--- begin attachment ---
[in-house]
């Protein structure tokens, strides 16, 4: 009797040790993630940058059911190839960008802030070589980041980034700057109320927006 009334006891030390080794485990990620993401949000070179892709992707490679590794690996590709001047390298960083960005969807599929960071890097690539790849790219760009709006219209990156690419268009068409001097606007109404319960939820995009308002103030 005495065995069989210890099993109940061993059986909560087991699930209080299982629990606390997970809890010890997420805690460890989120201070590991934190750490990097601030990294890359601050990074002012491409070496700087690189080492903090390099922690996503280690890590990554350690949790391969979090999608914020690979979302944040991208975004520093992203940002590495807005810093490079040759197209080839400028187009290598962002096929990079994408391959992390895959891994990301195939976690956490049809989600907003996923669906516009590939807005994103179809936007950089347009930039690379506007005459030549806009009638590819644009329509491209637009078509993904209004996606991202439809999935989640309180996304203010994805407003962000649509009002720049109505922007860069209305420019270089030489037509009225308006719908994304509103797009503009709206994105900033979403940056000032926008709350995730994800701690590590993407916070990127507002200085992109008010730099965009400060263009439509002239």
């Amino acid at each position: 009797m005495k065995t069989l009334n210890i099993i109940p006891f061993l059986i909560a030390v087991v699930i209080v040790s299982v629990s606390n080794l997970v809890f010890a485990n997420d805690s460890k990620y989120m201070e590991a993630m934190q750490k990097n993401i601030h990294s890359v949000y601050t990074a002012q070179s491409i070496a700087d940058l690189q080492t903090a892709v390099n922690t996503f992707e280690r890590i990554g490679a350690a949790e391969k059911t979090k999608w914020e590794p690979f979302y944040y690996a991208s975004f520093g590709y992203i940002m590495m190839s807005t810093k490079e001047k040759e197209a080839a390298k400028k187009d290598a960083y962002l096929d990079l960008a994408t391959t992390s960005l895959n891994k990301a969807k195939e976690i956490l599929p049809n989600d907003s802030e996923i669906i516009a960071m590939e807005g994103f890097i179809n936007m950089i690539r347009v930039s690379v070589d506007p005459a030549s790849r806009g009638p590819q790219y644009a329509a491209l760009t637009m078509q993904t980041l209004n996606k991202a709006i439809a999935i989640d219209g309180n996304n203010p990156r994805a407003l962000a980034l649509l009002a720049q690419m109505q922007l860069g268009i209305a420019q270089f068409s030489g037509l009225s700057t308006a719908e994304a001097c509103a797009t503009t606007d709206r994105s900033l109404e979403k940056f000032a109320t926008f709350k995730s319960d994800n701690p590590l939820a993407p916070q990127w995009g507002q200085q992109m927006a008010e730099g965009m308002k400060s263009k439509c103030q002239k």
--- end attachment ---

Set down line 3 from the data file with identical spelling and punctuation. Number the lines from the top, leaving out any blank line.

């Amino acid at each position: 009797m005495k065995t069989l009334n210890i099993i109940p006891f061993l059986i909560a030390v087991v699930i209080v040790s299982v629990s606390n080794l997970v809890f010890a485990n997420d805690s460890k990620y989120m201070e590991a993630m934190q750490k990097n993401i601030h990294s890359v949000y601050t990074a002012q070179s491409i070496a700087d940058l690189q080492t903090a892709v390099n922690t996503f992707e280690r890590i990554g490679a350690a949790e391969k059911t979090k999608w914020e590794p690979f979302y944040y690996a991208s975004f520093g590709y992203i940002m590495m190839s807005t810093k490079e001047k040759e197209a080839a390298k400028k187009d290598a960083y962002l096929d990079l960008a994408t391959t992390s960005l895959n891994k990301a969807k195939e976690i956490l599929p049809n989600d907003s802030e996923i669906i516009a960071m590939e807005g994103f890097i179809n936007m950089i690539r347009v930039s690379v070589d506007p005459a030549s790849r806009g009638p590819q790219y644009a329509a491209l760009t637009m078509q993904t980041l209004n996606k991202a709006i439809a999935i989640d219209g309180n996304n203010p990156r994805a407003l962000a980034l649509l009002a720049q690419m109505q922007l860069g268009i209305a420019q270089f068409s030489g037509l009225s700057t308006a719908e994304a001097c509103a797009t503009t606007d709206r994105s900033l109404e979403k940056f000032a109320t926008f709350k995730s319960d994800n701690p590590l939820a993407p916070q990127w995009g507002q200085q992109m927006a008010e730099g965009m308002k400060s263009k439509c103030q002239k």